I’m finally reading Paul Hiebert’s Transforming Worldviews: An Anthropological Understanding of How People Change. Hiebert was a pioneer in the field of missionary anthropology. I had looked at the book a few years ago when searching for a textbook for a sophomore level missions class. I saw that the book addressed the themes of the class, but that it was too advanced for sophomores.
Now I’m finally getting back to it. Being a student of culture and culture change, I’m finding the book fascinating. I’m reading the Kindle edition, which allows you to highlight passages. I told Carolina that the highlighted passages outweigh the non-highlighted passages!
I found one chart very interesting, a comparison of three church styles: high church, evangelical church, and charismatic church. Interesting to see them analyzed as different worldviews.
Services in a high church focus on mystery, awe, and holiness. They take place in cathedrals, using the following forms of expression: rituals, chants, liturgy, candles, procession and high order. People often kneel or prostrate themselves. The overwhelming focus is on God the Father.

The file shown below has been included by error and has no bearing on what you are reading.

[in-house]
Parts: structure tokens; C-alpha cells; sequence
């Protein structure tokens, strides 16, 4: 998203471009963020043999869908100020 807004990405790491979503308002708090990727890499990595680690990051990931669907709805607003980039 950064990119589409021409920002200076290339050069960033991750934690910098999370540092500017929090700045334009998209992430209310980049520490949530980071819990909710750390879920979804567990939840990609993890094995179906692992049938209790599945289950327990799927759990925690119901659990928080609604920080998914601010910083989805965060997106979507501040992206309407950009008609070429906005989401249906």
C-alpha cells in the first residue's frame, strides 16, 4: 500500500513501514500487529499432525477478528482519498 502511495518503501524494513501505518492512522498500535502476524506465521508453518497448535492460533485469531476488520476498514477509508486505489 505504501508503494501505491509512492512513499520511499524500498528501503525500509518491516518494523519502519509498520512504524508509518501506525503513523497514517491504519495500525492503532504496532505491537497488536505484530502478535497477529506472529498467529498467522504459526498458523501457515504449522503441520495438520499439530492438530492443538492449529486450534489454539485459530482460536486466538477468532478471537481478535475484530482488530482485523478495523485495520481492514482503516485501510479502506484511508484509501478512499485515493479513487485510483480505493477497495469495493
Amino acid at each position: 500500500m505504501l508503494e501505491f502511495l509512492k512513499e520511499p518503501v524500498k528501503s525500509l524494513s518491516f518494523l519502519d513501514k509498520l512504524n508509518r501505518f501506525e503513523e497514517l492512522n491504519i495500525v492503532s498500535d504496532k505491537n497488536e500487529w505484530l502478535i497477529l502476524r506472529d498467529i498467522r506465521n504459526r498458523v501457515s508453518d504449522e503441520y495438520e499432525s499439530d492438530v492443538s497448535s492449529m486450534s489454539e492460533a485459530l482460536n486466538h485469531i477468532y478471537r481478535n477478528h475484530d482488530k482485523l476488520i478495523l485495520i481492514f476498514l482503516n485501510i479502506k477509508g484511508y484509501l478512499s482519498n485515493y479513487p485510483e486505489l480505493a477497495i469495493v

Evangelical church services, according to Hiebert, focus on peace, order, and hope. They take place in churches, using preaching, hymns, testimonies, silence and meditation. People stand, sit and bow their heads. The focus is on Jesus.
Charismatic churches focus on ecstasy, power, and action. They take place in meeting halls, and have prophecy, choruses, dancing, clapping, and healing. People lift their hands and raise their faces. The focus is on the Spirit.
It seems to me (not Hiebert) that much of the “worship wars” have to do with people in one tradition wanting to incorporate elements from another tradition. It’s also about people judging their outlook to be correct and the others as “boring” or “entertainment-focused” or not “decent and in order.”
Any insights that you pick up from this?